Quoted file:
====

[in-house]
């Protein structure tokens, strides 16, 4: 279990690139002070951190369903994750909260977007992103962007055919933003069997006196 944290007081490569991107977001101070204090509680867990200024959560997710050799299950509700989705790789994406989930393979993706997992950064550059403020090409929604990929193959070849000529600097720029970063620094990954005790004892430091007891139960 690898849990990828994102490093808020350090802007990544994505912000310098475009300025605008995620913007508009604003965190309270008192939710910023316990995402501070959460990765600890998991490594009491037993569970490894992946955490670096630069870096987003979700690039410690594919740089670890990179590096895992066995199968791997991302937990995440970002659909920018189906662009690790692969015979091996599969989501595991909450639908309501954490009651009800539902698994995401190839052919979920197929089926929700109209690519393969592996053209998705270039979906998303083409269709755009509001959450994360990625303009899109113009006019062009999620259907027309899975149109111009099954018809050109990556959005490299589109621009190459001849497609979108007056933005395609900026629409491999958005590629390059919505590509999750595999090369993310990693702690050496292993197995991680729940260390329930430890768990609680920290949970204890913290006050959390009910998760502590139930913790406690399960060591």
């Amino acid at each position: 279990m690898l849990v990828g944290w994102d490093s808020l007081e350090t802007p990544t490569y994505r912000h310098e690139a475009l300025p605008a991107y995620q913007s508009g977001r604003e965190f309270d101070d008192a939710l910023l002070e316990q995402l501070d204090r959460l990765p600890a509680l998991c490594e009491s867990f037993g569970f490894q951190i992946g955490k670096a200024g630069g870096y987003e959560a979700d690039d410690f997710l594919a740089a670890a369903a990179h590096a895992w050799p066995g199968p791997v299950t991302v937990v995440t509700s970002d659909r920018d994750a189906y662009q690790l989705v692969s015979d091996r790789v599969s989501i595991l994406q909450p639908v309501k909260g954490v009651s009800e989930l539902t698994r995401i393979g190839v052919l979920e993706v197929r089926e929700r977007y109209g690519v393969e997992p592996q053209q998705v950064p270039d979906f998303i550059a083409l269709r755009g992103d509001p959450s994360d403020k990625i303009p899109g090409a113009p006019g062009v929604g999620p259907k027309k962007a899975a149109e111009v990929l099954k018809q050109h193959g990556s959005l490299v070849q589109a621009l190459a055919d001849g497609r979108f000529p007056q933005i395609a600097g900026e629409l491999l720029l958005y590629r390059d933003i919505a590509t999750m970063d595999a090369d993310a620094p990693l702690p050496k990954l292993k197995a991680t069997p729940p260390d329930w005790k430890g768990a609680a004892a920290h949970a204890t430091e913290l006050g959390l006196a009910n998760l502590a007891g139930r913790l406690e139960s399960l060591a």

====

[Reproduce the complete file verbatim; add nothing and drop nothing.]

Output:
[in-house]
């Protein structure tokens, strides 16, 4: 279990690139002070951190369903994750909260977007992103962007055919933003069997006196 944290007081490569991107977001101070204090509680867990200024959560997710050799299950509700989705790789994406989930393979993706997992950064550059403020090409929604990929193959070849000529600097720029970063620094990954005790004892430091007891139960 690898849990990828994102490093808020350090802007990544994505912000310098475009300025605008995620913007508009604003965190309270008192939710910023316990995402501070959460990765600890998991490594009491037993569970490894992946955490670096630069870096987003979700690039410690594919740089670890990179590096895992066995199968791997991302937990995440970002659909920018189906662009690790692969015979091996599969989501595991909450639908309501954490009651009800539902698994995401190839052919979920197929089926929700109209690519393969592996053209998705270039979906998303083409269709755009509001959450994360990625303009899109113009006019062009999620259907027309899975149109111009099954018809050109990556959005490299589109621009190459001849497609979108007056933005395609900026629409491999958005590629390059919505590509999750595999090369993310990693702690050496292993197995991680729940260390329930430890768990609680920290949970204890913290006050959390009910998760502590139930913790406690399960060591």
């Amino acid at each position: 279990m690898l849990v990828g944290w994102d490093s808020l007081e350090t802007p990544t490569y994505r912000h310098e690139a475009l300025p605008a991107y995620q913007s508009g977001r604003e965190f309270d101070d008192a939710l910023l002070e316990q995402l501070d204090r959460l990765p600890a509680l998991c490594e009491s867990f037993g569970f490894q951190i992946g955490k670096a200024g630069g870096y987003e959560a979700d690039d410690f997710l594919a740089a670890a369903a990179h590096a895992w050799p066995g199968p791997v299950t991302v937990v995440t509700s970002d659909r920018d994750a189906y662009q690790l989705v692969s015979d091996r790789v599969s989501i595991l994406q909450p639908v309501k909260g954490v009651s009800e989930l539902t698994r995401i393979g190839v052919l979920e993706v197929r089926e929700r977007y109209g690519v393969e997992p592996q053209q998705v950064p270039d979906f998303i550059a083409l269709r755009g992103d509001p959450s994360d403020k990625i303009p899109g090409a113009p006019g062009v929604g999620p259907k027309k962007a899975a149109e111009v990929l099954k018809q050109h193959g990556s959005l490299v070849q589109a621009l190459a055919d001849g497609r979108f000529p007056q933005i395609a600097g900026e629409l491999l720029l958005y590629r390059d933003i919505a590509t999750m970063d595999a090369d993310a620094p990693l702690p050496k990954l292993k197995a991680t069997p729940p260390d329930w005790k430890g768990a609680a004892a920290h949970a204890t430091e913290l006050g959390l006196a009910n998760l502590a007891g139930r913790l406690e139960s399960l060591a």